Like all things in healthcare, it’s complicated. While it may feel like value-based care is a new-fangled approach, it actually dates back to the “Recent Slower Growth” era when CMS ran a Medicare demonstration project with 10 providers. From 2005 to 2010 the program saved a net of $137.8 million – huzzah! Since then, interest has steadily grown – CMS has expanded programs and many commercial insurers have introduced programs of their own. In 2015 Health and Human Services set some concrete goals for expansion and adoption of value-based or “advanced” payment models (APM). APM adoption fell short of the 2015 goals and they were reset in 2019.
There are many obstacles that have slowed the adoption of value-based care (our friend Nikhil at Out-of-Pocket recently broke down many of them), but I’d like to focus on provider hesitancy to take on APM risk. Already operating on razor-thin margins, voluntarily shifting to models that put those tiny margins at risk is a hard pill to swallow. Payers need to offer the right incentives to get providers on board. Medicare is leading the charge (or nudge) toward wider APM adoption, but commercial payers can take a more proactive role by building trusted risk-sharing partnerships with providers.
John Bennett, MD, Chief Executive officer of CDPHP described this shared risk in a recent HealthPayer Intelligence article.
“An effective payment system should ensure that payers retain insurance risk (i.e., the risk of whether patients have health problems or more serious health problems) and that providers accept performance risk (i.e., the risk of whether care for a particular health problem is delivered efficiently and effectively).”John Bennett, MD, Chief Executive Officer, CDPHP
I interpret this as payers must demonstrate their commitment to keeping patients healthy and support providers in reaching their targets through the delivery of efficient and effective care. This can take many forms including taking responsibility for addressing patient social determinants of health, implementing programs that support patients with chronic conditions, identifying and relaying care gaps to providers, and streamlining processes like prior authorization that increase administrative burden. For value-based care to work, the healthcare system must work together on the same team – rather than as adversaries skeptical of each other’s every move and constantly trying to take advantage of one another.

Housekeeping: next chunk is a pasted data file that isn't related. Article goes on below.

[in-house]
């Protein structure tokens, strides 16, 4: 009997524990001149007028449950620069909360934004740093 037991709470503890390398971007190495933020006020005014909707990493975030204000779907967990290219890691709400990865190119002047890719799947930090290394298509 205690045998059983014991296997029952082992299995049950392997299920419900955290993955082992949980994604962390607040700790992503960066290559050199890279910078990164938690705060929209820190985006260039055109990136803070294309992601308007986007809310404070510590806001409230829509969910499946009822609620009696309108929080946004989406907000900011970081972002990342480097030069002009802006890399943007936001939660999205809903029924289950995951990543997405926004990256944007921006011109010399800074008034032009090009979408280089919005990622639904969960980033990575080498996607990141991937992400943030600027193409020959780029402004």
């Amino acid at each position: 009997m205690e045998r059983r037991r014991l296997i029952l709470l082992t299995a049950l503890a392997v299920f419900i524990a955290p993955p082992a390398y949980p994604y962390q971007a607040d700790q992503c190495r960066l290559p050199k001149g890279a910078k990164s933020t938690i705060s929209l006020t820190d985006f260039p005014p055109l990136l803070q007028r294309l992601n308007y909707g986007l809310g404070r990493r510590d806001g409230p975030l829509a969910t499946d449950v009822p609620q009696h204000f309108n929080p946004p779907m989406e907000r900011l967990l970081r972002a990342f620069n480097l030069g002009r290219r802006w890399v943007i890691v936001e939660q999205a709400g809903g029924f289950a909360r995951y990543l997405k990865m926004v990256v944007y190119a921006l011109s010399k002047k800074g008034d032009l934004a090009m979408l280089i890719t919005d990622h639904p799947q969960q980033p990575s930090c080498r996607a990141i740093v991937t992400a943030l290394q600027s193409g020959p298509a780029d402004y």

To be an effective team, the real-time exchange of data between payers and providers is required. All members of the team should have a shared 360-degree view of the patient and the ability to collaborate in a more agile way. In a recent preview of their HIMSS22 plans, Cerner’s Vice President of Interoperability acknowledged the importance of data exchange as providers take on more risk:
“The biggest evolution will come in care coordination as healthcare providers take on more risk arrangements with their payers. Having timely clinical and claims data exchanged between organizations is key to successfully managing the care and expense of a population.”Sam Lambsom, Cerner Vice President of Interoperability
As you may have guessed, Redox can help! Payers looking to enter into APMs with providers would be well-served by establishing bi-directional interoperability. Taking in real-time data from the provider’s electronic health record (EHR) will allow payers to build a more accurate picture of their members so that they are best equipped to build programs supporting social determinants of health and at-risk populations. It will also open up the ability to offer insights back to providers to help them close care gaps and streamline administrative processes.
I am under no illusion that value-based care, even if fully adopted, will be the single answer to our 60+ year healthcare spending crisis. But, absent blowing up the entire system, it may be our best chance at making some really tangible progress on our journey. So why not really go for it? Get some Redox, build some trust, save some money, improve some lives. Set up a meeting with one of our experts to learn more and get started.